Strategies designed to prevent negative actions of leukocytes have been taken to the clinic in acute ischemic stroke patients but with no success to date.64 Several studies with drugs blocking the action of neutrophils were investigated.11,64 As an example, the ASTIN trial (Acute Stroke Therapy by Inhibition of Neutrophils) investigated a compound known as UK-279 276, a recombinant neutrophil inhibitory factor that selectively binds the CD11b integrin of macrophage-1 antigen (CD11b/CD18).65 The treatment did not improve recovery above placebo. This trial followed encouraging results of a few preclinical studies with UK-279 276 in experimental models of brain ischemia/reperfusion.66 However, only a fifth of patients in the ASTIN trial received tPA.65
Monocyte/macrophages may acutely exacerbate the inflammatory responses, but experimental studies have identified their involvement in resolution of inflammation, vascular protection, and recovery of function,24,27–29 possibly linked to the phagocytic and vasculoprotective roles of these cells. These protective actions of monocytes are in line with the beneficial effects of administration of autologous bone marrow–derived mononuclear cells (MNC) after experimental ischemic stroke.67 MNC contain myeloid and lymphoid cells, as well as hematopoietic and mesenchymal stem cells. MNC administration 24 hours after MCAo improved functional recovery, reduced lesion size and proinflammatory cytokines, and enhanced vessel density and neurogenesis,68 and these benefits were long lasting.69 Furthermore, MNC reduced blood-brain barrier permeability and decreased the severity of hemorrhagic transformation after tPA in an embolic stroke model.70 However, MNC therapy did not improve outcome in hypertensive rats.71 MNC reach the periphery of brain infarction soon after administration,68 and then the cells seem to differentiate into smooth muscle cells and endothelial cells, incorporate into vessel walls, and enhance the growth of leptomeningeal anastomoses, the circle of Willis, and basilar arteries.69 Phase I trials administering MNC to ischemic stroke patients have shown safety, but the clinical efficacy of this cell therapy awaits demonstration.72
Anti-inflammatory treatments, such as minocycline, have not been successful in the clinic.64 Experimental evidences, including a cross-laboratory preclinical study in mouse models of brain ischemia,73 support the therapeutic potential of the IL-1Ra (IL-1β receptor antagonist). A recent clinical trial with subcutaneous administration of IL-1Ra showed safety and reduction of plasma IL-6.74 However, the analysis excluded a major clinical benefit of the treatment, and negative effects potentially attributable to interactions of IL-1Ra with tPA became apparent.74
Experimental studies support damaging effects of T lymphocytes in the acute phase of stroke. Accordingly, fingolimod, a drug approved for remitting-relapsing multiple sclerosis that sequesters lymphocytes in the lymph nodes preventing lymphocyte access to the inflamed tissues, showed beneficial effects in preclinical studies and small clinical trials in acute ischemic stroke patients, including patients receiving thrombolysis.64 By acting on S1P1 (sphingosine-1-phosphate receptor 1), fingolimod induces sustained lymphopenia, but current data do not show higher incidence of poststroke infection in patients receiving fingolimod. Fingolimod also acts on endothelial S1P1 receptor increasing vascular barrier function that might contribute to the observed benefits of this drug in ischemic stroke. Given that the benefits of fingolimod seem to be mediated by S1P1, whereas certain side effects are dependent on other S1P receptors, selective S1P1 agonists were studied in experimental stroke showing reduced lesion size after ischemia/reperfusion in mice.75 In contrast to the benefits of blocking T-cell trafficking, systemic administration of regulatory T lymphocytes in rodent models of ischemic stroke reduced infarct size, ameliorated the neurological functions,76 and reduced hemorrhagic transformation after tPA.77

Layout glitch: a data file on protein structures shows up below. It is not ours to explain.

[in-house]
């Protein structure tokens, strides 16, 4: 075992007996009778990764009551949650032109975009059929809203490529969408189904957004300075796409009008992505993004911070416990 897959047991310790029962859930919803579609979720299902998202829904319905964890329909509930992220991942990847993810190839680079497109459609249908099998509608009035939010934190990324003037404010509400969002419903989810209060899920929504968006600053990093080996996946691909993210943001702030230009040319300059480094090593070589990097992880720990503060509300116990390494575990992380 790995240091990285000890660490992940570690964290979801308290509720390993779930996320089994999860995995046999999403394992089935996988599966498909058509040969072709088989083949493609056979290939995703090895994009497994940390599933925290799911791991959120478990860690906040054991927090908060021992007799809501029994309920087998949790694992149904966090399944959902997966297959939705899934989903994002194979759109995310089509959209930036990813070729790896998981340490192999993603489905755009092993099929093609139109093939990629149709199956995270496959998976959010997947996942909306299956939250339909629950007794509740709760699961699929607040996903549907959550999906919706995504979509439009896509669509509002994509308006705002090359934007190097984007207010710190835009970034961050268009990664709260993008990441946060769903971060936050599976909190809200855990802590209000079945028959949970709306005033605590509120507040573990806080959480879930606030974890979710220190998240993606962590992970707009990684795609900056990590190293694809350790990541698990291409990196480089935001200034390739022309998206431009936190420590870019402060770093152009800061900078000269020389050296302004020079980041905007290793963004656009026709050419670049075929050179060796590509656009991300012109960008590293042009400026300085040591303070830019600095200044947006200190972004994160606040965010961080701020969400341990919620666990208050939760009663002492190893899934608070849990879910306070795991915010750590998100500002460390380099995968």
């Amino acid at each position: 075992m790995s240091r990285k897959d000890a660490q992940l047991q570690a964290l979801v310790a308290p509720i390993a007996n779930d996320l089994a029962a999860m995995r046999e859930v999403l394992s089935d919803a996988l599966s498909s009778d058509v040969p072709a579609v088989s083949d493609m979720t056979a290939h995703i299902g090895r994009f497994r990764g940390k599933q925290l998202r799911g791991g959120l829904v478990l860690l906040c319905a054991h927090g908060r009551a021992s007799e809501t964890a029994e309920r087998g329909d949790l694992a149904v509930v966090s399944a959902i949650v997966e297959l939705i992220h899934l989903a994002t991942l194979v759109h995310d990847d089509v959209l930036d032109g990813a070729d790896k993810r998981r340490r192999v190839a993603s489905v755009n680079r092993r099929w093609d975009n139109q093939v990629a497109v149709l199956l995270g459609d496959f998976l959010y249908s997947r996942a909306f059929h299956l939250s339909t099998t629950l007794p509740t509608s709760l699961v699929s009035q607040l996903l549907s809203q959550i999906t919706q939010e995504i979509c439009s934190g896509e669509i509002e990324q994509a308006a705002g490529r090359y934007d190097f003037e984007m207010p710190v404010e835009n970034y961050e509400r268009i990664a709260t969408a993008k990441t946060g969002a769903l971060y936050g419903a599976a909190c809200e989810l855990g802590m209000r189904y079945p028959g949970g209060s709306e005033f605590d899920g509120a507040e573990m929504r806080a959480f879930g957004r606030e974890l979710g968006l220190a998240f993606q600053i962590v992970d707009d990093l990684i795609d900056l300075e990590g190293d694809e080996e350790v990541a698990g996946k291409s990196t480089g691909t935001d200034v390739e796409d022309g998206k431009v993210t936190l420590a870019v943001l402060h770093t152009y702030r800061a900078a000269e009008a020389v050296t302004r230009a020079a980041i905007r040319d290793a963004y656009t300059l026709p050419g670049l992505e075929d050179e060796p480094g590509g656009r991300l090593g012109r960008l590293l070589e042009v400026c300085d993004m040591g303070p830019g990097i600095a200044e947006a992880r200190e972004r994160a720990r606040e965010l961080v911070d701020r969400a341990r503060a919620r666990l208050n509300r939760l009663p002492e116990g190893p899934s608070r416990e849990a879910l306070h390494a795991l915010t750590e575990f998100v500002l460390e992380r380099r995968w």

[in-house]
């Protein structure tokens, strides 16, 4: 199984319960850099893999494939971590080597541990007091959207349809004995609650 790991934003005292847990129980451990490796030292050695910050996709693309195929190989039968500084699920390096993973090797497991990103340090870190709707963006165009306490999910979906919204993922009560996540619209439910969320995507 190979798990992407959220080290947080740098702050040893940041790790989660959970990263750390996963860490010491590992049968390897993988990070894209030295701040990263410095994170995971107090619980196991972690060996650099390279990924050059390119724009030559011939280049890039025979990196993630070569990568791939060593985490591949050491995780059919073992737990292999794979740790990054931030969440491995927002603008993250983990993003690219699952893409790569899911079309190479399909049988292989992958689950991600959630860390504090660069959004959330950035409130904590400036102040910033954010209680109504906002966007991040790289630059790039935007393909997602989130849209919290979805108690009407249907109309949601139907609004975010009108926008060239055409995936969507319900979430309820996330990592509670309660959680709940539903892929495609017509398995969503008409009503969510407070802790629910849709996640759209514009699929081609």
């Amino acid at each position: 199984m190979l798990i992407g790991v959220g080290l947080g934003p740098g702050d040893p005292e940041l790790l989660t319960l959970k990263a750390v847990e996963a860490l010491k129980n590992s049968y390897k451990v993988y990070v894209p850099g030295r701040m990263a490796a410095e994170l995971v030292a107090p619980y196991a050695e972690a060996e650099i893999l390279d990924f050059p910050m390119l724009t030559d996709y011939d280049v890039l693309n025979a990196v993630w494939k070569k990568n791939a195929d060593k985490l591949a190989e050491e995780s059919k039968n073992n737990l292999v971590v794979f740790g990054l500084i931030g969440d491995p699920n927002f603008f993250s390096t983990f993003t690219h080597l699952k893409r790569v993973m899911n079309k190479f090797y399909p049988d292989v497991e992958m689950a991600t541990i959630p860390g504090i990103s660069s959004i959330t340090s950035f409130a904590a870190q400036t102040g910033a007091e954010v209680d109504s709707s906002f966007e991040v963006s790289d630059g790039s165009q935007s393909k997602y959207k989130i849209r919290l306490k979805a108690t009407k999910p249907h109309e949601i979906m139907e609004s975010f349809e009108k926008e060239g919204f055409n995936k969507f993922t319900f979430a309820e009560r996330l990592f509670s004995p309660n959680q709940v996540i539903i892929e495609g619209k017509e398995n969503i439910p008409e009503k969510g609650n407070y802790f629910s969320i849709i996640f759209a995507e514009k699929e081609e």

Leukocyte recruitment to inflammatory sites is attenuated by blocking α4β1 integrin (VLA-4 [very late antigen-4]) with natalizumab, an antibody in clinical use for multiple sclerosis treatment. Blockade of VLA-4 with CD49d antibody was investigated in a multicentric preclinical study in mice using 2 different models of cerebral ischemia.78 CD49d antibody attenuated leukocyte infiltration and reduced infarct volume in small cortical lesions but not in large infarctions. Natalizumab was investigated in ischemic stroke patients in the ACTION trial (Effect of Natalizumab on Infarct Volume in Acute Ischemic Stroke).79 Natalizumab did not meet the primary end point of the study, but secondary and exploratory end points suggested improvement of clinical outcomes,64,79 encouraging the second ACTION2 trial. This phase-IIb trial was recently completed and the notes released by the sponsor (Biogen) state that natalizumab did not improve clinical outcomes compared with placebo.

Final Remarks

Experimental studies support detrimental effects of certain types of leukocytes in acute ischemic stroke. However, to date, this knowledge has not been translated into clinical treatments. No doubt immunomodulatory interventions in the acute phase of stroke need fine-tuning and long-term experimental studies to ensure that repair processes in subacute and chronic phases are not disturbed and the neurological deficits are attenuated. Cell therapies based on administration of autologous MNC have shown promising results in preclinical studies by promoting functional recovery, but clinical efficacy remains to be demonstrated. Results of various experimental models of brain ischemia suggest the possibility that the putative pathogenic contribution of certain leukocytes to the acute ischemic lesion might differ depending on lesion severity, regions affected, and degree of reperfusion. Importantly, most of the studies described above were obtained in young healthy male mice in spite of the fact that aging, sex, and comorbidities influence the phenotype and function of immune cells. Identification of the ischemic conditions where leukocytes might have a meaningful contribution to the brain lesion, the relevant subsets of leukocytes, and the time-window for intervention, requires more investigation. Combining immunomodulatory strategies with reperfusion therapies offer the opportunity to attenuate negative responses of the immune system that might impair reperfusion at the microvascular bed or trigger detrimental effects on the brain tissue.


I acknowledge relevant studies used to prepare this article that could not be cited because of word count restriction.


Correspondence to Anna M. Planas, PhD, Institut d’Investigacions Biomèdiques de Barcelona (IIBB), Consejo Superior de Investigaciones Científicas (CSIC), Rosselló 161, Planta 6, 08036-Barcelona, Spain. Email